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AURELIUS | Parents and children found there was a lot to do at the Fingerlakes Mall Saturday during the Youth Fair and the annual running of the Pinewood Derby, a Cub Scout tradition.

In the center of the mall's long aisle children approached tables staffed by representatives of Cayuga County agencies, businesses and non-profit organizations eager to promote after-school activities and services to help area families.

Folks of all ages could stop and have their blood pressure assessed by Auburn Community Hospital's Cardiac Rehab Center, learn about day-care options at Childcare Solutions, or some of the free learning opportunities at the Booker T. Washington Center.

"We just started a middle-school program on Tuesdays and Fridays from 6 to 8 p.m.," said Denisha Joe, a BTW program specialist. "We take (participants) home at 8 p.m., but we can't pick them up because we have an elementary school program ending at 6 p.m."

The Tratt siblings, Allen, 10 and Alena, 8, had their photos taken for identification cards by deputies from the sheriff's office at the Operation Safe Child table.

Identification cards are important to the Tratts they said in case "we get lost."

The former Options for Independence agency is now known as ARISE and offers broadened programming for individuals with disabilities, said a representative manning a table full of eye-catching information.

The Youth Fair coincided with the Boy Scout sponsored Pinewood Derby, which took place in an empty storefront.

Eager Scouts registered their five-ounce race cars constructed from Boy Scout sanctioned kits. Scouts, in collaboration with power-tool wielding adults, crafted their vehicles from blocks of light pine, said Cub Master Paul Dungey.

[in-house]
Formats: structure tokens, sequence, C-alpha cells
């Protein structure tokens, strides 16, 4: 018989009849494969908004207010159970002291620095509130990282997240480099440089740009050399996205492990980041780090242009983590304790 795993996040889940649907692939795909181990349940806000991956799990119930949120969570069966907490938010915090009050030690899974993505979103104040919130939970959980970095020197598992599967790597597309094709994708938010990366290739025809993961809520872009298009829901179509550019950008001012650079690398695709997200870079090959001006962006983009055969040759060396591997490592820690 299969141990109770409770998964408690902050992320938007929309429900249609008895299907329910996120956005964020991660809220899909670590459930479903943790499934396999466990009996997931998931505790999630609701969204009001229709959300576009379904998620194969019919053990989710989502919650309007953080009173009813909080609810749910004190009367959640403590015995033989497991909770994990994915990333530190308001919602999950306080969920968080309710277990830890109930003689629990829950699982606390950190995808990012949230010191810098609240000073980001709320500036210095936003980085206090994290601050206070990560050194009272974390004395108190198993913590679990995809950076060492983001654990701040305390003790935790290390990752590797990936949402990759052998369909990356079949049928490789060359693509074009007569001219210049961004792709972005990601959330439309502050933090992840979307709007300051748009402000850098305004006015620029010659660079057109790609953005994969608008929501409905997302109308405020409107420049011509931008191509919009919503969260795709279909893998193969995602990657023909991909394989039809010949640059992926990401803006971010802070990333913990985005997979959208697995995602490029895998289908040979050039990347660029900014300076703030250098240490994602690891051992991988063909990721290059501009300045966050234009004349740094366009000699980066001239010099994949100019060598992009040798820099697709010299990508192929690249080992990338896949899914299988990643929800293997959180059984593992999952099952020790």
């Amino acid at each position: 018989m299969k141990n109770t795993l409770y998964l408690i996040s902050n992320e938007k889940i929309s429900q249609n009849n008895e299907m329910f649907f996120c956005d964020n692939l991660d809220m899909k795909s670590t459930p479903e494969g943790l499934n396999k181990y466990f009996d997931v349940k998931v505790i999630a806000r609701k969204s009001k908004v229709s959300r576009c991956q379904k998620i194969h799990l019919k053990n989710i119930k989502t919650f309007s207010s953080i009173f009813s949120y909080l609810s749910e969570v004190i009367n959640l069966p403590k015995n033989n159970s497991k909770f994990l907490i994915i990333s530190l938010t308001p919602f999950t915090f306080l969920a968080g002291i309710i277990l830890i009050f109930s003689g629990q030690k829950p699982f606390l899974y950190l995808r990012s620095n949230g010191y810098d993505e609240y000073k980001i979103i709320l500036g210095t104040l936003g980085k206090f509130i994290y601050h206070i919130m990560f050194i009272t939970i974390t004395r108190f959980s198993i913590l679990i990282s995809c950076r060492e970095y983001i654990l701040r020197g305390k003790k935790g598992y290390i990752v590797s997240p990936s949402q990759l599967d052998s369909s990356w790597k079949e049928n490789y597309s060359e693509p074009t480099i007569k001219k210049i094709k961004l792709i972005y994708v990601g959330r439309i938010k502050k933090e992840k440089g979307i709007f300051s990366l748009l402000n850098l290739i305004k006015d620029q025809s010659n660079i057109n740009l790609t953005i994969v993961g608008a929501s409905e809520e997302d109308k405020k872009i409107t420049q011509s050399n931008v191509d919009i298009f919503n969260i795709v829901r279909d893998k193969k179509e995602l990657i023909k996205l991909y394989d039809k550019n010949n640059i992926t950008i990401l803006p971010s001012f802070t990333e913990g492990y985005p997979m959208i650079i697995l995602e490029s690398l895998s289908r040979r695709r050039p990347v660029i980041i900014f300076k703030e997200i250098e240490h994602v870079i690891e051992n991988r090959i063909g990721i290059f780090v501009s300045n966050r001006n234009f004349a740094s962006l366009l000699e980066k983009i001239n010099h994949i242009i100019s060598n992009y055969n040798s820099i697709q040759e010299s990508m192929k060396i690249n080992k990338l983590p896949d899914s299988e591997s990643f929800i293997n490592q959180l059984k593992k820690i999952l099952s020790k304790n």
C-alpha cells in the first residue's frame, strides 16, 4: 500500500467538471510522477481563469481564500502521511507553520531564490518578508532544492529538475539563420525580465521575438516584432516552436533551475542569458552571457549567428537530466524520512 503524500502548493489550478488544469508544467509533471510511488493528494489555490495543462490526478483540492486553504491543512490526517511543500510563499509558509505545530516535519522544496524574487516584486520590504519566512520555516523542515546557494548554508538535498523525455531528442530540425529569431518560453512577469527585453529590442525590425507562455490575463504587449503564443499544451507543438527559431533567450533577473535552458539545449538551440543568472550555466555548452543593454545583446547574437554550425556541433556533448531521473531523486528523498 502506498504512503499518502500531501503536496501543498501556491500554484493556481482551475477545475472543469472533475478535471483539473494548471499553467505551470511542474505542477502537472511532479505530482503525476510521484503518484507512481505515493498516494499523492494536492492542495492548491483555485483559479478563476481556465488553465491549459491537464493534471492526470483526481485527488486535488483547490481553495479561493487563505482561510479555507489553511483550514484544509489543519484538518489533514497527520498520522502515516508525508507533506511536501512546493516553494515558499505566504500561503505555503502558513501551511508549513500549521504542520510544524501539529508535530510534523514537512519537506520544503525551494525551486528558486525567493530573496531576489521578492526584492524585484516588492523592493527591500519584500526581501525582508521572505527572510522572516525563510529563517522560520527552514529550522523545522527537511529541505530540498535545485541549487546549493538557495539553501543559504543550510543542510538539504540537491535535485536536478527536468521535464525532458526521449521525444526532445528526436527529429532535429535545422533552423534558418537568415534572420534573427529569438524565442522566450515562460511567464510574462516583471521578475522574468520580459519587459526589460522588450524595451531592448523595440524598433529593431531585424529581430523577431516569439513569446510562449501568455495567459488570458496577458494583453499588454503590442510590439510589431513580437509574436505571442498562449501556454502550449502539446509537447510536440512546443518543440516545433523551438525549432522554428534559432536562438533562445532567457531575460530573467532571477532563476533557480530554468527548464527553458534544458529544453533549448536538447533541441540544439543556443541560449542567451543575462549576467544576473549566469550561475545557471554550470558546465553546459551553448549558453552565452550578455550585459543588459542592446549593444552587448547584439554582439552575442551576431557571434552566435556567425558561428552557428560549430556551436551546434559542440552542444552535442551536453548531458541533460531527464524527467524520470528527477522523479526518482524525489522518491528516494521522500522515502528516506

"It's a learning activity," he said. "There's a lot of parental involvement and help using their first coping saw and sanding blocks."

Thomas Dauenhauer, 7, of Montezuma, is a member of Cub Scout Pack 56 and attends A. A. Gates Elementary School in Port Byron. He and his father Earl put a lot of work into their glossy painted and sharply styled car, their third derby entry in as many years.

"It's based on my grandfather and grandmother's car, a 1940s Ford," he said. "I'm trying to win at least one thing every year. This year I'm going to try to get most creative."

Thomas has good instincts because after many heats of variously shaped and painted race cars zooming down two metallic tracks his car did prevail and he took home the Judge's Choice award.

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Staff writer Carrie Chantler can be reached at (315) 282-2244 or carrie.chantler@lee.net. Follow her on Twitter @CitizenChantler.

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